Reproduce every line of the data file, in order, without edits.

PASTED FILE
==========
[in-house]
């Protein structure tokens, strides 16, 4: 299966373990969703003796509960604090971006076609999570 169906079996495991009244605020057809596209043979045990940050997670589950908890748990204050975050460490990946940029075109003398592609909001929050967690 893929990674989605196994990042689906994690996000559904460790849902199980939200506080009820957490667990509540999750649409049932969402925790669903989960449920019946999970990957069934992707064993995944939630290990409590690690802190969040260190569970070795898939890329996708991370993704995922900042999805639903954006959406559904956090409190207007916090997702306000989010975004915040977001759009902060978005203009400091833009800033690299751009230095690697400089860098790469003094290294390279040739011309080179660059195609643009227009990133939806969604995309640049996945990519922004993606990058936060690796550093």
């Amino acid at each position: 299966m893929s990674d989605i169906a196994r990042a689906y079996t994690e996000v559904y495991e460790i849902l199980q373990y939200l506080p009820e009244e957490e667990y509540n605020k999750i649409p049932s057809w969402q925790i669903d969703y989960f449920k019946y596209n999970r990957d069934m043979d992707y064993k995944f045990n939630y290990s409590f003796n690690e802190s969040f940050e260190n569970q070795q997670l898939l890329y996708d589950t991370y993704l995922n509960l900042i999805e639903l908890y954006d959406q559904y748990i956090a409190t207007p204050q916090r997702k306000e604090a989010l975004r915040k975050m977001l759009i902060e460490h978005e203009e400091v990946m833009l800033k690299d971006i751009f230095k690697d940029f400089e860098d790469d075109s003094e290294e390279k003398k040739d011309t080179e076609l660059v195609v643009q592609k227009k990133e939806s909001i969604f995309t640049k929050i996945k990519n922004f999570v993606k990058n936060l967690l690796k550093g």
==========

[in-house]
């Protein structure tokens, strides 16, 4: 299966373990969703003796509960604090971006076609999570 169906079996495991009244605020057809596209043979045990940050997670589950908890748990204050975050460490990946940029075109003398592609909001929050967690 893929990674989605196994990042689906994690996000559904460790849902199980939200506080009820957490667990509540999750649409049932969402925790669903989960449920019946999970990957069934992707064993995944939630290990409590690690802190969040260190569970070795898939890329996708991370993704995922900042999805639903954006959406559904956090409190207007916090997702306000989010975004915040977001759009902060978005203009400091833009800033690299751009230095690697400089860098790469003094290294390279040739011309080179660059195609643009227009990133939806969604995309640049996945990519922004993606990058936060690796550093």
């Amino acid at each position: 299966m893929s990674d989605i169906a196994r990042a689906y079996t994690e996000v559904y495991e460790i849902l199980q373990y939200l506080p009820e009244e957490e667990y509540n605020k999750i649409p049932s057809w969402q925790i669903d969703y989960f449920k019946y596209n999970r990957d069934m043979d992707y064993k995944f045990n939630y290990s409590f003796n690690e802190s969040f940050e260190n569970q070795q997670l898939l890329y996708d589950t991370y993704l995922n509960l900042i999805e639903l908890y954006d959406q559904y748990i956090a409190t207007p204050q916090r997702k306000e604090a989010l975004r915040k975050m977001l759009i902060e460490h978005e203009e400091v990946m833009l800033k690299d971006i751009f230095k690697d940029f400089e860098d790469d075109s003094e290294e390279k003398k040739d011309t080179e076609l660059v195609v643009q592609k227009k990133e939806s909001i969604f995309t640049k929050i996945k990519n922004f999570v993606k990058n936060l967690l690796k550093g």